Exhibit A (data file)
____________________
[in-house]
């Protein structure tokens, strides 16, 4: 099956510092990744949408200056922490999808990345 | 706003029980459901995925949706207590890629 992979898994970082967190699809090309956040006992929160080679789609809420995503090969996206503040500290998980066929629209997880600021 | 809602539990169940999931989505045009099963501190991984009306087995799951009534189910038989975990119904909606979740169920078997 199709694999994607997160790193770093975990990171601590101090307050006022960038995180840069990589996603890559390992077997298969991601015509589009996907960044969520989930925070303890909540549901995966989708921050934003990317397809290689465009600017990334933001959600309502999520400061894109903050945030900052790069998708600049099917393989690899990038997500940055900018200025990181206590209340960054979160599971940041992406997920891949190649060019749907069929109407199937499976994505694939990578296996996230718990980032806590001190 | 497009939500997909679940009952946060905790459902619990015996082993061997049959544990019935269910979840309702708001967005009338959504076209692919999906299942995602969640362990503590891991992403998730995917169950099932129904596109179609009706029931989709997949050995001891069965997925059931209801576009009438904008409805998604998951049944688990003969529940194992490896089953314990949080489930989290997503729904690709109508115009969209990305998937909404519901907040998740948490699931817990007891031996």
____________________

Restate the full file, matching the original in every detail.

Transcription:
[in-house]
């Protein structure tokens, strides 16, 4: 099956510092990744949408200056922490999808990345 | 706003029980459901995925949706207590890629 992979898994970082967190699809090309956040006992929160080679789609809420995503090969996206503040500290998980066929629209997880600021 | 809602539990169940999931989505045009099963501190991984009306087995799951009534189910038989975990119904909606979740169920078997 199709694999994607997160790193770093975990990171601590101090307050006022960038995180840069990589996603890559390992077997298969991601015509589009996907960044969520989930925070303890909540549901995966989708921050934003990317397809290689465009600017990334933001959600309502999520400061894109903050945030900052790069998708600049099917393989690899990038997500940055900018200025990181206590209340960054979160599971940041992406997920891949190649060019749907069929109407199937499976994505694939990578296996996230718990980032806590001190 | 497009939500997909679940009952946060905790459902619990015996082993061997049959544990019935269910979840309702708001967005009338959504076209692919999906299942995602969640362990503590891991992403998730995917169950099932129904596109179609009706029931989709997949050995001891069965997925059931209801576009009438904008409805998604998951049944688990003969529940194992490896089953314990949080489930989290997503729904690709109508115009969209990305998937909404519901907040998740948490699931817990007891031996």